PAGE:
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Glaucoma in Patients with Eyes Close to Areas Affected by Port-wine Stain has Lateral and Gender Predilection.

Byline: Yue. Wu, Ru-Jing. Yu, Di. Chen, Li. Xu, Mao. Li, Li. Zhu, Chun-Yu. Guo, Wen-Yi. Guo

Background: The location of facial port-wine stain (PWS) may be helpful for predicting some associated anomalies; high glaucoma incidence is found in patients with eyes close to PWS-affected areas (V1, ophthalmic branch area of the trigeminal nerve). This study aimed to investigate the characteristics of glaucoma in V1-affected PWS. Methods: A total of 569 patients with V1 area-affected PWS were reviewed in the study. The large series was based on the referral system between the Department of Plastic and Reconstructive Surgery and the Department of Ophthalmology. All patients were screened for glaucoma with assessments of intraocular pressure, cup-to-disc ratio, corneal diameter (only for infants), and axial length. Results: Of the 569 patients, 110 (19.3%) patients had glaucoma. Among the patients, 18.1% (76/420) had early-onset glaucoma (under 4-year-old group). In the 4 to 18-year-old age group, 29.3% (29/99) of the patients had glaucoma. Compared with right lateral and bilateral PWS, left-sided PWS had a lower risk of glaucoma in this study (odds ratio = 0.432 [95% confidence interval, 0.264-0.706], P = 0.01). The under 4-year-old group showed a slight predominance of males (61.8%) in glaucoma. Conclusions: High glaucoma incidence was observed in patients with eyes close to PWS. More attention should be paid to glaucoma screening for right lateral and bilateral PWS patients. The predominance of males in Sturge-Weber syndrome (SWS) early-onset glaucoma patients might be due to the limitation of the case number; however, it might also provide us a new clue of potential relationship between SWS and PCG.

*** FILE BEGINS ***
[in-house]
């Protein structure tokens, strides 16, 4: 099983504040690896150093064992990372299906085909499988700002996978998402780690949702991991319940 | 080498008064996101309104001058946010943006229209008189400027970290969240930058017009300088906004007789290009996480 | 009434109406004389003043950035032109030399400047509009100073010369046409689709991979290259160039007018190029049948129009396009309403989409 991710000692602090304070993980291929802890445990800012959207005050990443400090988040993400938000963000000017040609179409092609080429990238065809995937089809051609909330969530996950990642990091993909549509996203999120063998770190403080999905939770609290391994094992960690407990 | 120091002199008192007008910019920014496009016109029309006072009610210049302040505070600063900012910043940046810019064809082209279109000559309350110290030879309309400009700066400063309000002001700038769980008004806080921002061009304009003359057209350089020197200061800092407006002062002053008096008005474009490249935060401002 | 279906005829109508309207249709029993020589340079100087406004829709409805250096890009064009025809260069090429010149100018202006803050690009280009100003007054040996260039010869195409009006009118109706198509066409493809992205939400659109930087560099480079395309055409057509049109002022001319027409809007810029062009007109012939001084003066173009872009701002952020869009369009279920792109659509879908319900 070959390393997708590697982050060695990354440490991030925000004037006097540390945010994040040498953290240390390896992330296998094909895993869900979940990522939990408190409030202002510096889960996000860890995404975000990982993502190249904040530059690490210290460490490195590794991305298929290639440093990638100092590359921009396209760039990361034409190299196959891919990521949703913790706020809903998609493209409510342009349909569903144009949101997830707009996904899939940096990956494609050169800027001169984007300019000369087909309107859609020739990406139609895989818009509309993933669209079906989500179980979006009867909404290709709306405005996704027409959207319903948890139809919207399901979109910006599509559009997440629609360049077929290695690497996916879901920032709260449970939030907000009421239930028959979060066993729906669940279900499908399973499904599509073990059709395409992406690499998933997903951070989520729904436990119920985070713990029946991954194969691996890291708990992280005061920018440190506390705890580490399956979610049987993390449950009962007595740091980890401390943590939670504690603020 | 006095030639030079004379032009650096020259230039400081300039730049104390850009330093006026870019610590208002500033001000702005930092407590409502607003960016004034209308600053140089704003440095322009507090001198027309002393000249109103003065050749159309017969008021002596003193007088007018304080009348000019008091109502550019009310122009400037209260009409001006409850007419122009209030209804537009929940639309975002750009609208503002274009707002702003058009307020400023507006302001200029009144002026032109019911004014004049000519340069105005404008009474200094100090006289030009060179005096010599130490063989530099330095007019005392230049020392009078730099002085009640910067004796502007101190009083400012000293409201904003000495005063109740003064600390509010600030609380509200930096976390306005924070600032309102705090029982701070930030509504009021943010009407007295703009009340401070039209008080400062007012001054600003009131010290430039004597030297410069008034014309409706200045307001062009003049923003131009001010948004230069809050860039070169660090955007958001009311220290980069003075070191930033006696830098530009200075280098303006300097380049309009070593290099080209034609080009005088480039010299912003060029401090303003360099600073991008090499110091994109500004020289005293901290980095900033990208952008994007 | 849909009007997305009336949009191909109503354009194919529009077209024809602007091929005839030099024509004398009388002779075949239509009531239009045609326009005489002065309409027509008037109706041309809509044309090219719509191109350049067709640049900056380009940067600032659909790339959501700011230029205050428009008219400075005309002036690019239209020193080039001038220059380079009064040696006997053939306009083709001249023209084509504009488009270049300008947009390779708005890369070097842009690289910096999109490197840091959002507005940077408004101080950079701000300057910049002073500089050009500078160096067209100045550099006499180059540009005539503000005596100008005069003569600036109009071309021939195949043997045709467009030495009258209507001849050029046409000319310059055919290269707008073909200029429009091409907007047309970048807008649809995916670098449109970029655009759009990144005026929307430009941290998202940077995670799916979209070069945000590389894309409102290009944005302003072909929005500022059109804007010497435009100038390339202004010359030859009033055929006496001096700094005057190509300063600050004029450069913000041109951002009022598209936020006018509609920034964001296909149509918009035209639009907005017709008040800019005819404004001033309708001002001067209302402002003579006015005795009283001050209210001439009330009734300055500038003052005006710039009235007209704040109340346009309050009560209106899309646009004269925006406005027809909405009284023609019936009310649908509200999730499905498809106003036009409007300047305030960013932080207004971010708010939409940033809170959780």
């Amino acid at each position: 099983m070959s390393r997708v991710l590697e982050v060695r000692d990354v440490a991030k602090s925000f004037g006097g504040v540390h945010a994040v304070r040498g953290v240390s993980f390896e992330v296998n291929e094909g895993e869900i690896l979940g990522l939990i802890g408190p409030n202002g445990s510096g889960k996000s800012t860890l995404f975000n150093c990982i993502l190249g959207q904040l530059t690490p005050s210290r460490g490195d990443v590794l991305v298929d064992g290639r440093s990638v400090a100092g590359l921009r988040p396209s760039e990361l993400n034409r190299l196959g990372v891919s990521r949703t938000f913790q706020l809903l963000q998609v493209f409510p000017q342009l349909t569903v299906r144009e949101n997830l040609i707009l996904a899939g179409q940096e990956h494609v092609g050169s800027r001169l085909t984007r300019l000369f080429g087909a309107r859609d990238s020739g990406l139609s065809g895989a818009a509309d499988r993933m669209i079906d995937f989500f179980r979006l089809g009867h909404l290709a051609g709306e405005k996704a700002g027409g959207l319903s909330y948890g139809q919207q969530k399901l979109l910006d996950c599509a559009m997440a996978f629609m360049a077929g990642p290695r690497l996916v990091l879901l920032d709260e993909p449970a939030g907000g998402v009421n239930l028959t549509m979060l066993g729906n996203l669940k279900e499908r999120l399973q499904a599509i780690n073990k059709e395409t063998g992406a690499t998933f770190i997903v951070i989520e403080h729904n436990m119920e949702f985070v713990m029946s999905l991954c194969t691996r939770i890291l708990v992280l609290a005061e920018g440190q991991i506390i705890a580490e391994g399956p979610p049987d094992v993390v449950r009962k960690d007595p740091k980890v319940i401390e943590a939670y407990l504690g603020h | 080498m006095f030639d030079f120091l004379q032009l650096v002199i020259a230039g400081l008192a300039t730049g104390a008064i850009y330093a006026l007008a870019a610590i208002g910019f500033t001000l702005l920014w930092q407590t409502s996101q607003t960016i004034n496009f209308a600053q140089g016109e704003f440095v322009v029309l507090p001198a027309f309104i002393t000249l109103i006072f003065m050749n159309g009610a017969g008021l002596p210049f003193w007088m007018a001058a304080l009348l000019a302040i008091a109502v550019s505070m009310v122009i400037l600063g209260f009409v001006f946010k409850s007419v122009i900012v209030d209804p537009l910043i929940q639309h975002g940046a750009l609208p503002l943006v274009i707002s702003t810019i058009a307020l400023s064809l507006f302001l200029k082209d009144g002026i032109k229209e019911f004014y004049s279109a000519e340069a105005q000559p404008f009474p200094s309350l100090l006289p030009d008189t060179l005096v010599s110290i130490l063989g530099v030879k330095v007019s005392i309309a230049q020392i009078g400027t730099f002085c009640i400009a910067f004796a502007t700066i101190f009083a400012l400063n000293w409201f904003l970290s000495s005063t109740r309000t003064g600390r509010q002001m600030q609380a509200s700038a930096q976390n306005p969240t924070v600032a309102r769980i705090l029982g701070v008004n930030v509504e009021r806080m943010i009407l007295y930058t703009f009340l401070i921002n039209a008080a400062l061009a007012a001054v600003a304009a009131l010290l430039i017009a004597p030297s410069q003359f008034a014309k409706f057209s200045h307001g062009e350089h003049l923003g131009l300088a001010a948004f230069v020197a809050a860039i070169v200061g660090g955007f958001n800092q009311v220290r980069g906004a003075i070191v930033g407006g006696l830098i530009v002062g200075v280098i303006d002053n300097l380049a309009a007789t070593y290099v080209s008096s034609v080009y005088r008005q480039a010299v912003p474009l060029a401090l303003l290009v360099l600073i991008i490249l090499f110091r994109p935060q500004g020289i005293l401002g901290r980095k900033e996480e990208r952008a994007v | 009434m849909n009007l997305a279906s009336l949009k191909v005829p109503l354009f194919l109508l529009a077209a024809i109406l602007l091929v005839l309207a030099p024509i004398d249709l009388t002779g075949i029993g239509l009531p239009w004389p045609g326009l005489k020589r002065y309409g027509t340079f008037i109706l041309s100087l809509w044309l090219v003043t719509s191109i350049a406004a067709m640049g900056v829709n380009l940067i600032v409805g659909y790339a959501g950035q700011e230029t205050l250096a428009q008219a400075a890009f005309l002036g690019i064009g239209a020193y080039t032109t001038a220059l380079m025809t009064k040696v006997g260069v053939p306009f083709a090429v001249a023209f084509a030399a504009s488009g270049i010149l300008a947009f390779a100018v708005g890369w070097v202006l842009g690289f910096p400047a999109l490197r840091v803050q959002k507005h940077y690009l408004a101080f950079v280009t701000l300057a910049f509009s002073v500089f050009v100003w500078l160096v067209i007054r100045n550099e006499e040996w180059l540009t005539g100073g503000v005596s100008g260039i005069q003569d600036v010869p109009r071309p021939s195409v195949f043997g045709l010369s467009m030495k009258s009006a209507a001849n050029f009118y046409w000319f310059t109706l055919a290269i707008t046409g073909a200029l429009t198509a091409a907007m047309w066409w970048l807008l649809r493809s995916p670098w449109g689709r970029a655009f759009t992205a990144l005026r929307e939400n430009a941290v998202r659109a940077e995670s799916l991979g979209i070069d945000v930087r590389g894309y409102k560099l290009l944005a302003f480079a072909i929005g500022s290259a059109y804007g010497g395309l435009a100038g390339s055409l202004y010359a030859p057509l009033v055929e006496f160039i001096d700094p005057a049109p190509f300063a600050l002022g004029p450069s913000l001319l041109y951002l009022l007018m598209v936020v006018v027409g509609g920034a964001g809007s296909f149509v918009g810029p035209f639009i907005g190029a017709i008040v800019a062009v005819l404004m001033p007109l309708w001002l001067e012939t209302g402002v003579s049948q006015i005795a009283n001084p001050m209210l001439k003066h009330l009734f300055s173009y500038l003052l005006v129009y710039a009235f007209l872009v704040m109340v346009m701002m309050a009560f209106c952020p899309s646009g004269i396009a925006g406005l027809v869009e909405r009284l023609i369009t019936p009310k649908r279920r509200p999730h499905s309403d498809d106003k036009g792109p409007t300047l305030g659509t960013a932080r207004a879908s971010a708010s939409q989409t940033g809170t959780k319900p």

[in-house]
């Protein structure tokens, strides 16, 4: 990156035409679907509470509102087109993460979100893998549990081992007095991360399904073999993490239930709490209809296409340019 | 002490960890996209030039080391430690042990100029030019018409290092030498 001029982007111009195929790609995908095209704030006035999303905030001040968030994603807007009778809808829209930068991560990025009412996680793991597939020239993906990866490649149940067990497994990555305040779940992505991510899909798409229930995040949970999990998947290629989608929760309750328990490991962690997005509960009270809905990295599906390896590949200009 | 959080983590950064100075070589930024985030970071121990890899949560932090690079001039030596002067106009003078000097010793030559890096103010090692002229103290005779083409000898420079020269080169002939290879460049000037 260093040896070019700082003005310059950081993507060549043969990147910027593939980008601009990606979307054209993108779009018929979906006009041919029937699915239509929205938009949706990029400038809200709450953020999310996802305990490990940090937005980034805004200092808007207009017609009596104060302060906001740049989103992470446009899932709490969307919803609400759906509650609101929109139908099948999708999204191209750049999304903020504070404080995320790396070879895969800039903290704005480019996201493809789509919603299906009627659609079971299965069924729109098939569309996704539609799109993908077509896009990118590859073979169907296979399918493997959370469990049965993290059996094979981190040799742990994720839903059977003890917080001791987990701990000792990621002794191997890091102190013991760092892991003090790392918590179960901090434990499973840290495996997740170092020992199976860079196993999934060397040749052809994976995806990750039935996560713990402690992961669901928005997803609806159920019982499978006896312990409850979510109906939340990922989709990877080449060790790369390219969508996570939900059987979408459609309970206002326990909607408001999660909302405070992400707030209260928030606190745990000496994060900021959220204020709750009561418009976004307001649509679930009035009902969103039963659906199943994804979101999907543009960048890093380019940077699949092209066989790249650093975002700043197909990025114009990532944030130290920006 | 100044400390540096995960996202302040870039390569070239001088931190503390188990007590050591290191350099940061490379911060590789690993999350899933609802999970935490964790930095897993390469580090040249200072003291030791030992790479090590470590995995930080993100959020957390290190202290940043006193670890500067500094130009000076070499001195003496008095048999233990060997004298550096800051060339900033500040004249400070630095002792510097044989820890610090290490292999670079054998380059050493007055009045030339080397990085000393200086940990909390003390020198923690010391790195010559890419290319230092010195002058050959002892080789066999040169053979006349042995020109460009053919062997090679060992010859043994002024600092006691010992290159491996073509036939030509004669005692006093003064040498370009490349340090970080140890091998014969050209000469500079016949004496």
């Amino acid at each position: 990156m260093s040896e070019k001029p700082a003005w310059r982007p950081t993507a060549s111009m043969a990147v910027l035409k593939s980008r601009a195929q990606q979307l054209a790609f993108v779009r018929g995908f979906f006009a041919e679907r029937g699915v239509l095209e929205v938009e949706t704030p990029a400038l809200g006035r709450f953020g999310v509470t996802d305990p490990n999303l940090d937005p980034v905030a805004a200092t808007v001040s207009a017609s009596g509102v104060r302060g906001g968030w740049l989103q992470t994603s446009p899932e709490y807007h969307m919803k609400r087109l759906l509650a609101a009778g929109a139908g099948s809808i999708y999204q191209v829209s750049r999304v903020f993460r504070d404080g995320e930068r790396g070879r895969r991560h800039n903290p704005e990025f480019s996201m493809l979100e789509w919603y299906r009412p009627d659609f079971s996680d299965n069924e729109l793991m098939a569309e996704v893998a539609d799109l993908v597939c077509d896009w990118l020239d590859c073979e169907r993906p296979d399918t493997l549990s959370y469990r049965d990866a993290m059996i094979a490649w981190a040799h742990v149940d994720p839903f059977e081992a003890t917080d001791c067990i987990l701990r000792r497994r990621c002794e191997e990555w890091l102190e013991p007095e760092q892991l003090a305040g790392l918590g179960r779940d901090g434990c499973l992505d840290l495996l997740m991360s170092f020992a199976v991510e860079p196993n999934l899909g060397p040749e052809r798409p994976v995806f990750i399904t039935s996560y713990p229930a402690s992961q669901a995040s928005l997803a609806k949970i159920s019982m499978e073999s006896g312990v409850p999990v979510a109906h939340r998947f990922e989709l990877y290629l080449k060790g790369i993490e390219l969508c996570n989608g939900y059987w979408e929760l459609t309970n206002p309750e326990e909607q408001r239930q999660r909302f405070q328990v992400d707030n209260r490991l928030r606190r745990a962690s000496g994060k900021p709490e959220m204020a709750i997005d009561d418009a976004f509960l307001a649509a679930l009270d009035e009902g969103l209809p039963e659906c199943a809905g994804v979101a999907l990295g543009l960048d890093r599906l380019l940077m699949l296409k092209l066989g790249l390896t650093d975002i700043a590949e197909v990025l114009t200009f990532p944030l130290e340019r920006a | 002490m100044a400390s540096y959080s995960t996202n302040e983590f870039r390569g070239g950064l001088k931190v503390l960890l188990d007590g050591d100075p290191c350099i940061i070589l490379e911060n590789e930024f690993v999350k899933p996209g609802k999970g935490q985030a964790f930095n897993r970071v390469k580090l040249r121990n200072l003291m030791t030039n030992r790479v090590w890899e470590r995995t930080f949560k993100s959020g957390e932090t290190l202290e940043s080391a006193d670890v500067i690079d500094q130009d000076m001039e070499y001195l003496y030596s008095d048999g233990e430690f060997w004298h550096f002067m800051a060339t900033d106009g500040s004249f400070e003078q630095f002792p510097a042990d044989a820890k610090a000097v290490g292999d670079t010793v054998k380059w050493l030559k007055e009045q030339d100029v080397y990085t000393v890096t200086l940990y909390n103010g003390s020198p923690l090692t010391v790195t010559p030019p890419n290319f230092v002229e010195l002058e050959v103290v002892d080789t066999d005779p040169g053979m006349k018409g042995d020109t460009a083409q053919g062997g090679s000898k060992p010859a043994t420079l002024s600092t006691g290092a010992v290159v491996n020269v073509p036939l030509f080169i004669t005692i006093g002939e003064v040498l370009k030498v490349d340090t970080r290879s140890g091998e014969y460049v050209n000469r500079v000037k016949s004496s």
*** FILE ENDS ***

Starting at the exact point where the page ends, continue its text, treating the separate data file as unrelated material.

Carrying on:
Introduction

Port-wine stain (PWS) is a congenital birthmark that reflects embryonic vascular development abnormalities.[1] PWS can occur anywhere on the body. These lesions may present as large unilateral patches with a segmental distribution and midline demarcation or as small stains.[2] The reported incidence of PWS is approximately 0.3-0.6%.[3],[4],[5],[6] Sturge-Weber syndrome (SWS), also called encephalotrigeminal angiomatosis, is a neurocutaneous disorder with angiomas that involve the leptomeninges and the skin of the face, typically in the ophthalmic (V1) and maxillary (V2) distributions of the trigeminal nerve. The hallmark of SWS is a facial cutaneous venous dilation, also referred to as a nevus flammeus or PWS.[7] The locations of PWS may also be helpful for predicting some associated anomalies. A consensus has been reached that SWS occurs almost exclusively in patients whose PWS involves the distribution of the V1 (ophthalmic) branch of the trigeminal nerve, which is the region including the forehead, nose, upper eyelids, and lower eyelids that may also be innervated by the V2 branch.[8],[9],[10],[11] Previous research has established that glaucoma affects the ipsilateral eyes of patients with PWS.[11],[12] However, whether the onset of glaucoma has a lateral predilection is not clear. Furthermore, few studies have focused on the ocular manifestations in eyes close to PWS in patients. Thus, we designed a large-series cross-sectional study to investigate the characteristics of glaucoma in V1-affected PWS.